The Entrepreneur: Guy Nixon, Go Native

The Go Native founder on improving business travel, why Stamp Duty needs urgent change, and why he wants to spend time with other entrepreneurs...

Founder: Guy Nixon
Company: Go Native
Description in one line: A serviced apartment provider operating buildings in 24 locations across London from Mayfair to Shoreditch.
Previous companies: None
Turnover: £14m
12 month target: £17.5m

Describe your business model and what makes your business unique:

  • We offer serviced apartments – apartments you can book and check into as easily as you could a hotel.
  • Our market is extended stay travellers (three nights plus) – people who want a home from home.
  • Like hoteliers, we take leases and management agreements – our largest site has 296 apartments and our smallest 11.

What is your greatest business achievement to date?

Each rung of the ladder feels like a huge achievement at the time. I guess starting the business was the biggest achievement.

What numbers do you look at every day in your business?

REVPAR – the product of room rate and occupancy in each of our buildings.

To what extent does your business trade internationally and what are your plans?

Right now, we’re focused on London – a huge and very under supplied market. When the time feels right, we’re keen to roll our brand out across Europe.

Describe your growth funding path:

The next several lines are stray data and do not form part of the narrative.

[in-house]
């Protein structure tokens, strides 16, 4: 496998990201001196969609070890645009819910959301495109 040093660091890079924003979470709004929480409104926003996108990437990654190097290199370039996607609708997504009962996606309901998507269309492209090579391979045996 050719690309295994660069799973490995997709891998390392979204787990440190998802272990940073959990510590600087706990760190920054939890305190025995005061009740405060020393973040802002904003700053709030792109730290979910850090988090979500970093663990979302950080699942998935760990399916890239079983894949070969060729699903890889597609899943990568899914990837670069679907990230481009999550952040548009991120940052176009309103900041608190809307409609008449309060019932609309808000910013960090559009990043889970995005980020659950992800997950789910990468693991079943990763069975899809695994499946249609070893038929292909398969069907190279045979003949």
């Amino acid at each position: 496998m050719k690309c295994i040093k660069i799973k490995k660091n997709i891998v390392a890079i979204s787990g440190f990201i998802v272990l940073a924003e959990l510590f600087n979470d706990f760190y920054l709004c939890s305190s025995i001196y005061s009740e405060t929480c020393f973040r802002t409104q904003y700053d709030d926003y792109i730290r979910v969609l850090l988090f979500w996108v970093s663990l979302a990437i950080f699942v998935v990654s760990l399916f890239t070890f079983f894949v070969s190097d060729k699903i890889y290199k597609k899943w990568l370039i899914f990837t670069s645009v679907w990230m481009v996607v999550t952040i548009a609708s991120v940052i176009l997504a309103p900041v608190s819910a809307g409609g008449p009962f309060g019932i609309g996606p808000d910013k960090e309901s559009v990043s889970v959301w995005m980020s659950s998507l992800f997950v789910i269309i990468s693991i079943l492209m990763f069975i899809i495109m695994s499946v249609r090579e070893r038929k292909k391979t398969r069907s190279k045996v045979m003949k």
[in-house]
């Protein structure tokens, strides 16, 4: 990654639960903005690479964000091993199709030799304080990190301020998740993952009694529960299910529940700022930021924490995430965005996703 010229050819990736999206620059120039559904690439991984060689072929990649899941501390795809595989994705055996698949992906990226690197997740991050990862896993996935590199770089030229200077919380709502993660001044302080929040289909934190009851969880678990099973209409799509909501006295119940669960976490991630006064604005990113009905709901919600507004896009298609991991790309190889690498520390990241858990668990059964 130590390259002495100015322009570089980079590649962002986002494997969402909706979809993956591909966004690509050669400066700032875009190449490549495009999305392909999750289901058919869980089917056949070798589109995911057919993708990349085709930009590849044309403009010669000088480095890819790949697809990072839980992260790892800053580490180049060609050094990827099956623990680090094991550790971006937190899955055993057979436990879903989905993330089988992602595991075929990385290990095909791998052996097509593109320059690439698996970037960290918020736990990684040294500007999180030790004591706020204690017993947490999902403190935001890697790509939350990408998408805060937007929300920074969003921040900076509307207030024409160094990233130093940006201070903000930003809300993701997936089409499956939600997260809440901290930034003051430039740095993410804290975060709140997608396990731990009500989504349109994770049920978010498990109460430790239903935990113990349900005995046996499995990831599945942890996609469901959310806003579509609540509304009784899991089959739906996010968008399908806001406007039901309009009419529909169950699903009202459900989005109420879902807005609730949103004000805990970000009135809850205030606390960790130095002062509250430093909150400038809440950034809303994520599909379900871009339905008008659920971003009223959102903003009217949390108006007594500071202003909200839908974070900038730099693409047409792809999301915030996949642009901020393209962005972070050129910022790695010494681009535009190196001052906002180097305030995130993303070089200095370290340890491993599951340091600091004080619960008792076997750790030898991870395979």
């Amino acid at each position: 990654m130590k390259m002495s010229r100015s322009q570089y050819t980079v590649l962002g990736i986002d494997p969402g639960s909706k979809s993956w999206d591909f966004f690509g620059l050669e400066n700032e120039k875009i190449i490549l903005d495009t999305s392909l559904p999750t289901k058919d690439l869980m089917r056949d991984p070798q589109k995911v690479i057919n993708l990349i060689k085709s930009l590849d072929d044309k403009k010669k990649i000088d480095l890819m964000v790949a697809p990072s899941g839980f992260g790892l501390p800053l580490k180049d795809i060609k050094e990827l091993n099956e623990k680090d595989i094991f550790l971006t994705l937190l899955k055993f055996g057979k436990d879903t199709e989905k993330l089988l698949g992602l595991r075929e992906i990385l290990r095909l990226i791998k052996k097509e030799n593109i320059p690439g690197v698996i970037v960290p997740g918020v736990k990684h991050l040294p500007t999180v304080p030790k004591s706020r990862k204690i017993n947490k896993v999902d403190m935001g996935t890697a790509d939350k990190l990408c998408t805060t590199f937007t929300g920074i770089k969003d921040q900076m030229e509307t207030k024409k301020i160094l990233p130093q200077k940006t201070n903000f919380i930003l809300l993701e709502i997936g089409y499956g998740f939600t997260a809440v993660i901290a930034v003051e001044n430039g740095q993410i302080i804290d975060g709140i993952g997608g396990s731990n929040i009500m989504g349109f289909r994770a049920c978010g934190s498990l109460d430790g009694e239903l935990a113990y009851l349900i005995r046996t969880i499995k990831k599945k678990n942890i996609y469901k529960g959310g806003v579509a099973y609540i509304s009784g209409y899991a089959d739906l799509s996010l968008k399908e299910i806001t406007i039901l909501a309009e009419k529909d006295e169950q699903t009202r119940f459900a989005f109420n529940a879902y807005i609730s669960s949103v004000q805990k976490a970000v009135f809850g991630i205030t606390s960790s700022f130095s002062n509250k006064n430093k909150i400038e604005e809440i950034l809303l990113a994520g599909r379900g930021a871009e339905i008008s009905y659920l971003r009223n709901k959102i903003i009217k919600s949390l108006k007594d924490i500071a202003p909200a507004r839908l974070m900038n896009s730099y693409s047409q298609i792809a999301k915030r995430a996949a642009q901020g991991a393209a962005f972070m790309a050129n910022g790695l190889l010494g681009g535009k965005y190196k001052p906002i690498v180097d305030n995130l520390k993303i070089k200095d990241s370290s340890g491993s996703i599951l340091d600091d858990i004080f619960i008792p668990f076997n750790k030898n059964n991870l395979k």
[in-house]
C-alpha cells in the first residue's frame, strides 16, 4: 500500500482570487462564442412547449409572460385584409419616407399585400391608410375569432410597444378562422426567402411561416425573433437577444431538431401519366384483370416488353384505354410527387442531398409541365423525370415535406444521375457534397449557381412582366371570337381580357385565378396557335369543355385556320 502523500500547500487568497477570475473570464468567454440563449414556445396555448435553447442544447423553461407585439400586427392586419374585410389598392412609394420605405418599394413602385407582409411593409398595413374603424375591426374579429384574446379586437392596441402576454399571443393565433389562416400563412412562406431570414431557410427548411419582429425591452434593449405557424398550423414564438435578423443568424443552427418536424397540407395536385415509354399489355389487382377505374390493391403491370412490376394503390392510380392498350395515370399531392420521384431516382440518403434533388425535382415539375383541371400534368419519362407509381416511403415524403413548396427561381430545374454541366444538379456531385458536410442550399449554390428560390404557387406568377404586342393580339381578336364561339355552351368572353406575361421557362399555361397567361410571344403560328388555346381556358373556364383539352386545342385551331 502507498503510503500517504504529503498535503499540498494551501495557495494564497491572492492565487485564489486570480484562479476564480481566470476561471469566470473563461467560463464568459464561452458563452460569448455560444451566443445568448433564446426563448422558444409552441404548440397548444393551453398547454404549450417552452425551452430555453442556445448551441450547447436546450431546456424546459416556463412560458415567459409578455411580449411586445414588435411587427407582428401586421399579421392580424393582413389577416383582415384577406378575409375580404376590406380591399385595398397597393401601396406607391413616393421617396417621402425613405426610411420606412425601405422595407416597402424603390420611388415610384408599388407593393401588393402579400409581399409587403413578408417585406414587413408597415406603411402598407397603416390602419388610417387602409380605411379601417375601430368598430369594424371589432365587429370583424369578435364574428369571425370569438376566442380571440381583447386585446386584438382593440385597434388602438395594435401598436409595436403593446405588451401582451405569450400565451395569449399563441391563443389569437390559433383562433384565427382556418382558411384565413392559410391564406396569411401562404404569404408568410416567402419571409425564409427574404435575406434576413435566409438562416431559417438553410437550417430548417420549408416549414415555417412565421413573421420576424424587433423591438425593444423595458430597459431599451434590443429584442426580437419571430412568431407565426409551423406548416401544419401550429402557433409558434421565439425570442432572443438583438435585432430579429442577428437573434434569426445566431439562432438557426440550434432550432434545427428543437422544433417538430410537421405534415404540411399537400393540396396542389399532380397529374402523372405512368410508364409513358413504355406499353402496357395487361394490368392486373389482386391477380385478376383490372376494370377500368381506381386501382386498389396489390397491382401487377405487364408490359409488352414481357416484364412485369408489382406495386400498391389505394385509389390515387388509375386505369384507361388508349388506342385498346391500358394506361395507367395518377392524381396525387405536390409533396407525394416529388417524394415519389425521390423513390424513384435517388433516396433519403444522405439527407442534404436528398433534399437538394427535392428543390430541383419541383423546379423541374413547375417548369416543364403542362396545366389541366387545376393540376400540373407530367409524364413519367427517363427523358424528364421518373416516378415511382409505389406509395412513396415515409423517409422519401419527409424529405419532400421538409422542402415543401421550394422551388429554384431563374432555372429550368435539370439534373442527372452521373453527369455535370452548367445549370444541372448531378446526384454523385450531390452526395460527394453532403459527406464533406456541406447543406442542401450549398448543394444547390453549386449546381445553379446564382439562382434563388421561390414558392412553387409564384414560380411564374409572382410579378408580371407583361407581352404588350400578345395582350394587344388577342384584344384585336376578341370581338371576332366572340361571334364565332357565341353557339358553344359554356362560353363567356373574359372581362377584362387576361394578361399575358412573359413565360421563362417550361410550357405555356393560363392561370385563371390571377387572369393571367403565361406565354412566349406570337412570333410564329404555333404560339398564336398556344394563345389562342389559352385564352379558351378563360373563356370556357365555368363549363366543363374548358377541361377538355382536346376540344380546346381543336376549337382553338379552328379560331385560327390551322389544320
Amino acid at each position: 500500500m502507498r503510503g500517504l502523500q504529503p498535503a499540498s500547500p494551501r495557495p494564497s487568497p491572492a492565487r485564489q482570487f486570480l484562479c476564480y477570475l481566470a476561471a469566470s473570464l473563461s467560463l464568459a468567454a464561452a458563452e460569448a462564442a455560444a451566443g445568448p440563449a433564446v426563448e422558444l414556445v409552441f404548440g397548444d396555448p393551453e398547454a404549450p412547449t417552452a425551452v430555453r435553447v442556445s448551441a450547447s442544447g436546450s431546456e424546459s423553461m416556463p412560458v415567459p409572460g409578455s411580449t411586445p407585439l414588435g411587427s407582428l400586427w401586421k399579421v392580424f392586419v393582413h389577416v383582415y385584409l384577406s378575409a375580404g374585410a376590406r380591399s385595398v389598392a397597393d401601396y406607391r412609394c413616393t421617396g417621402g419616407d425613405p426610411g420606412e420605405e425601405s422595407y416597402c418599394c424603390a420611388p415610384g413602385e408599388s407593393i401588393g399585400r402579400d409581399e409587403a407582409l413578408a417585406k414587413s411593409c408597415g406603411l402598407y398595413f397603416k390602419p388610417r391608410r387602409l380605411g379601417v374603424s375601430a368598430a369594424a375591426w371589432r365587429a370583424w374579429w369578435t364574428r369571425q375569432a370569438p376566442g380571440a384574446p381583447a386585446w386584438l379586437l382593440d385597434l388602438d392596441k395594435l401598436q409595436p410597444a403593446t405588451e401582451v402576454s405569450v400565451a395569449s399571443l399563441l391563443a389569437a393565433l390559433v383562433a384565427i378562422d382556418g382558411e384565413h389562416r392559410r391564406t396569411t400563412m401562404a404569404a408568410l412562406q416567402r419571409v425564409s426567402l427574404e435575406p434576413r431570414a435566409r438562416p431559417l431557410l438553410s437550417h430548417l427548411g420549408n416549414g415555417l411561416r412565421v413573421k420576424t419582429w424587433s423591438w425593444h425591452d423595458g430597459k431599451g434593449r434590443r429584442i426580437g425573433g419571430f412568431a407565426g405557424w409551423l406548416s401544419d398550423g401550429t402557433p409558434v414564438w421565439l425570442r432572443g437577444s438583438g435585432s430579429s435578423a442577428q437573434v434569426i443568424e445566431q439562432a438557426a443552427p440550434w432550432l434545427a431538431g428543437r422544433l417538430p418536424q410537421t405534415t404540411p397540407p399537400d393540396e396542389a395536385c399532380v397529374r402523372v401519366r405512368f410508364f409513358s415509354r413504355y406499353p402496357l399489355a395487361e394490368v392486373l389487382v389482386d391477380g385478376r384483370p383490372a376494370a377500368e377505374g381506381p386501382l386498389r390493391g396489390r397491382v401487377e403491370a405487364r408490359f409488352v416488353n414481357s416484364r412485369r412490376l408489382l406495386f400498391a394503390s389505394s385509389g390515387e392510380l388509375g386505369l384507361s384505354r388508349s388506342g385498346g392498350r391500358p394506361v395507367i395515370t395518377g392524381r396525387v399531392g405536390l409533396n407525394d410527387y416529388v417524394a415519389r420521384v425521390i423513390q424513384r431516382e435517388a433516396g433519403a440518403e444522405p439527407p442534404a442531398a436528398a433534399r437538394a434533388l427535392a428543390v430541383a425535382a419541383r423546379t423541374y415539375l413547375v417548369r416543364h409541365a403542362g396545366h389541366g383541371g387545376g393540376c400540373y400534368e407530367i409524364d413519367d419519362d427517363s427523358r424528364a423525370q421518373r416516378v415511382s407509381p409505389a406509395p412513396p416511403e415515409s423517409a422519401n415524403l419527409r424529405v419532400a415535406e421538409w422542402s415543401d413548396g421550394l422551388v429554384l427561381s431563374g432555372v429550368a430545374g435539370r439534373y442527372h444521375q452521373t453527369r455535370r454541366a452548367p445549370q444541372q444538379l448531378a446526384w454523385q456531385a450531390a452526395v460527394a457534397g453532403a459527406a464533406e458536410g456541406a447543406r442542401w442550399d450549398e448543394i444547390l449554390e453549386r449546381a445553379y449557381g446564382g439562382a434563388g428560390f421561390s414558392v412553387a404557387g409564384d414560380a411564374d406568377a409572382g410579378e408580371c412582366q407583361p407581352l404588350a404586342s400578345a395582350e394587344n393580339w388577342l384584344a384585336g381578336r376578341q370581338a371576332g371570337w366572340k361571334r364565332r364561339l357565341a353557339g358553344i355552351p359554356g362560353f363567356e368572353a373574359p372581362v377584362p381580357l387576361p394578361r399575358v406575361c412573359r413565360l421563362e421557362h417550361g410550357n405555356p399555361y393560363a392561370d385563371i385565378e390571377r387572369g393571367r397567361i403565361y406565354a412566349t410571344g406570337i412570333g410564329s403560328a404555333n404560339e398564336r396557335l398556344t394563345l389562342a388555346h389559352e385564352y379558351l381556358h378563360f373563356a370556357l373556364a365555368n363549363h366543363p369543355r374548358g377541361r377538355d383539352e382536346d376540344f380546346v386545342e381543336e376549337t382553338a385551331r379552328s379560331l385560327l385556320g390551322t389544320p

I began with savings and got support from friends and family as the business grew. We’re exploring future funding now.

What technology has made the biggest difference to your business?

Yielding apartments profitably is no less complex than yielding a passenger jet or hotel. We have a transformational system that enables us to track revenue and pricing today and each day in the future that is key to our success. The value of a decent accounting system should never be underestimated.

Where would you like your business to be in three years?

We’re focused on delivering £3m EBITDA (earnings before interest, taxes, depreciation and amortisation).

Growth challenges

What is the hardest thing you have ever done in business?

As a business grows, it needs different skills. That’s meant letting go of some people to make way for others. I’ve found that very hard.

What was your biggest business mistake?

Not trusting my instincts.

Piece of Red Tape that hampers growth most:

Taxation – Stamp Duty Land Tax and the Valuation Office Agency need urgent change to encourage, rather than hamper, growth.

What is the most common serious mistake you see entrepreneurs make?

Not letting go.

How will your market look in three years?

It will be very different. Serviced apartments will be a widely recognised asset class with a growing footprint across the UK and with a strong consumer following outside of the corporate market place.

What is the single most important piece of advice you would offer to a less experienced entrepreneur?

For a high volume, low value transactional business, good systems will make or break your business.

Personal growth

Biggest luxury:

My four boys.

Executive education or learn it on the job?

There’s no substitute for experience but education can provide great conceptual understanding.

What would make you a better leader?

Time with other entrepreneurs – we’re all on a similarly lonely journey.

Business book:

The Servant: A Simple story About the True Essence of Leadership by James C Hunter.


(will not be published)